Match funding will not be 'an absolute requirement' for Community First grants, says Nick Hurd

But minister confirms grants will be restricted to groups in areas of significant deprivation

Nick Hurd, the Minister for Civil Society
Nick Hurd, the Minister for Civil Society

Community groups will not always have to secure local funding before they are able to obtain a matching grant from the government's Community First programme, according to Nick Hurd, the Minister for Civil Society.

The government's Giving Green Paper, published last month, says the £30m grants programme will "encourage the giving of time money, goods, services and facilities for the wider community benefit by matching these donations with money."

But Hurd told Third Sector it would not be "an absolute requirement" to have local funding first. "We hope the fund will incentivise neighbourhood groups to access local money."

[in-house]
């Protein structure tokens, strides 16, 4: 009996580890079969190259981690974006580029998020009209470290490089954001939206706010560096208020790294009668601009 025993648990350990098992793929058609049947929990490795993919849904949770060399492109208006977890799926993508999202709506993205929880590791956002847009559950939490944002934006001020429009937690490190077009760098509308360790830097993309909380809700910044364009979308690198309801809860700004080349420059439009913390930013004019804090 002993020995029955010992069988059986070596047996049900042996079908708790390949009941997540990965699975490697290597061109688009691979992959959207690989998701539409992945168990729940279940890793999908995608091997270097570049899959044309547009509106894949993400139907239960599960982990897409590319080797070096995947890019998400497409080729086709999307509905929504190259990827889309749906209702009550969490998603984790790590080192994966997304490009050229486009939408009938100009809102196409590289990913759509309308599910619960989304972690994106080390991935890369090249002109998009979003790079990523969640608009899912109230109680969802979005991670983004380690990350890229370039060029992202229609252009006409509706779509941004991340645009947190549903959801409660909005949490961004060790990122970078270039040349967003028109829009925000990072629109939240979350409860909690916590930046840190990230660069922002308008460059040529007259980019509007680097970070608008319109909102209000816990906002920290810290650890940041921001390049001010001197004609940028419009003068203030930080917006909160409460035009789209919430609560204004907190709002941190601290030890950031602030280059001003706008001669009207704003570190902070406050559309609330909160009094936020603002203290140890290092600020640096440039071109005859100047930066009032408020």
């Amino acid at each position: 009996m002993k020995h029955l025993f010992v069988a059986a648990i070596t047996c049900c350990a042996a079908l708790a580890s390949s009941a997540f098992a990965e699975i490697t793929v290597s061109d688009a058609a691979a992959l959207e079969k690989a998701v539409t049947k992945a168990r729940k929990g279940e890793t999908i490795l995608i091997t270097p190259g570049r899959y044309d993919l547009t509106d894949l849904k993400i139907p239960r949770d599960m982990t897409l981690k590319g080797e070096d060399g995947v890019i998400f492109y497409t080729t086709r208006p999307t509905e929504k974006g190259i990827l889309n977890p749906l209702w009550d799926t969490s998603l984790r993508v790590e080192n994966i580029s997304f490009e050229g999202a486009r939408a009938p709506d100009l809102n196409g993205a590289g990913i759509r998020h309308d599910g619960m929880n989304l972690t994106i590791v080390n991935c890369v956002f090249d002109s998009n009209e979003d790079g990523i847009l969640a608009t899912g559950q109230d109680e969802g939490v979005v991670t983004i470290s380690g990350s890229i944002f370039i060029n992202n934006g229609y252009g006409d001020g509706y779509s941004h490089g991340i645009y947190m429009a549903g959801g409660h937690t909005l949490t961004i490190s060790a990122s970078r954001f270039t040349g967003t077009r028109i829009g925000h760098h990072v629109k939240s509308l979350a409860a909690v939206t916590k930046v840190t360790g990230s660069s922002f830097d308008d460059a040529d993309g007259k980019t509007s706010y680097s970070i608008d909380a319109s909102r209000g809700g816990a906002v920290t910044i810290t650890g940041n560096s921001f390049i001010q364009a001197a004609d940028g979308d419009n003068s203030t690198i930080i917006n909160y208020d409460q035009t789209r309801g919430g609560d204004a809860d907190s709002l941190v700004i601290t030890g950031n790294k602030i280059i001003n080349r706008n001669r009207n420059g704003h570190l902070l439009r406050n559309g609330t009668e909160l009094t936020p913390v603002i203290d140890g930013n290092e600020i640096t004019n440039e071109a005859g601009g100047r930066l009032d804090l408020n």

The fund is similar to the grants element of the the Grassroots Grants scheme set up by the Labour government. The difference is that the money can be given only to groups in certain areas. The Office for Civil Society has not yet published a list of eligible areas.

The second strand of Community First is £50m of match funding over the next four years to encourage the building up of local endowments.

Hurd said the government was still unable to confirm other details about how the fund will operate, but that it would appoint a partner to deliver it.

He added that the Volunteering Match Fund, announced in the green paper and worth up to £10m a year, would be available only as match funding. "It will act as an incentive to provide private capital," he said.

Kevin Curley, chief executive of local umbrella body Navca, said he welcomed many of the proposals in the green paper, such as the volunteering infrastructure fund and the volunteering match fund. But he said it was unclear whether local community groups would be able to count volunteering hours as part of a match funding application.

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Giving Green Paper

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